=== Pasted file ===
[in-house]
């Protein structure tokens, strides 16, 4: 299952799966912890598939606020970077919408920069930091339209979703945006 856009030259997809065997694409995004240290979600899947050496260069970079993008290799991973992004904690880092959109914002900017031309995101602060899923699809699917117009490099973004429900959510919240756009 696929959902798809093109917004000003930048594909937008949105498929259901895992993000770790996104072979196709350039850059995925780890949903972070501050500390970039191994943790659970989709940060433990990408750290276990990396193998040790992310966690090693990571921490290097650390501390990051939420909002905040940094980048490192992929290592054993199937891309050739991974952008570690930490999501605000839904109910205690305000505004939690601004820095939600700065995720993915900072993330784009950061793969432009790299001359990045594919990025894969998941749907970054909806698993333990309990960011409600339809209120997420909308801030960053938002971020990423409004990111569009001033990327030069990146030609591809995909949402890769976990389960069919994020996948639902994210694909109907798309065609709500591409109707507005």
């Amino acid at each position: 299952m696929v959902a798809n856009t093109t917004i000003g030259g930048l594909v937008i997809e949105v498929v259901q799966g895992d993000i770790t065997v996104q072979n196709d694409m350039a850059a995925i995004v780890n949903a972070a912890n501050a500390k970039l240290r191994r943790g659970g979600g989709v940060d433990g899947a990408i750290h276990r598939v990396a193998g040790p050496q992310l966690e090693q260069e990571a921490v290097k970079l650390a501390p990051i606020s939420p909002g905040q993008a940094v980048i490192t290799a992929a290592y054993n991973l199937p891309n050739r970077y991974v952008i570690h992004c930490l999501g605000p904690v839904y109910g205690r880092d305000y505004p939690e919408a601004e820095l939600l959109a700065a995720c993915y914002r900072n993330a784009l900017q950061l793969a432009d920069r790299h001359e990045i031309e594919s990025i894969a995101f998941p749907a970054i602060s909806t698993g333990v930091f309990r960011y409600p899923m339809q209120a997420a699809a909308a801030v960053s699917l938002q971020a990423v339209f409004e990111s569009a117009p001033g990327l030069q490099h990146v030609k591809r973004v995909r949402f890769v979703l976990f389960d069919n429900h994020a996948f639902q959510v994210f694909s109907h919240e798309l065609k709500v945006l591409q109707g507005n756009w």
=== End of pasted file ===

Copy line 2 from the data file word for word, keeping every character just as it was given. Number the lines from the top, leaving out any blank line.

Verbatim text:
């Protein structure tokens, strides 16, 4: 299952799966912890598939606020970077919408920069930091339209979703945006 856009030259997809065997694409995004240290979600899947050496260069970079993008290799991973992004904690880092959109914002900017031309995101602060899923699809699917117009490099973004429900959510919240756009 696929959902798809093109917004000003930048594909937008949105498929259901895992993000770790996104072979196709350039850059995925780890949903972070501050500390970039191994943790659970989709940060433990990408750290276990990396193998040790992310966690090693990571921490290097650390501390990051939420909002905040940094980048490192992929290592054993199937891309050739991974952008570690930490999501605000839904109910205690305000505004939690601004820095939600700065995720993915900072993330784009950061793969432009790299001359990045594919990025894969998941749907970054909806698993333990309990960011409600339809209120997420909308801030960053938002971020990423409004990111569009001033990327030069990146030609591809995909949402890769976990389960069919994020996948639902994210694909109907798309065609709500591409109707507005």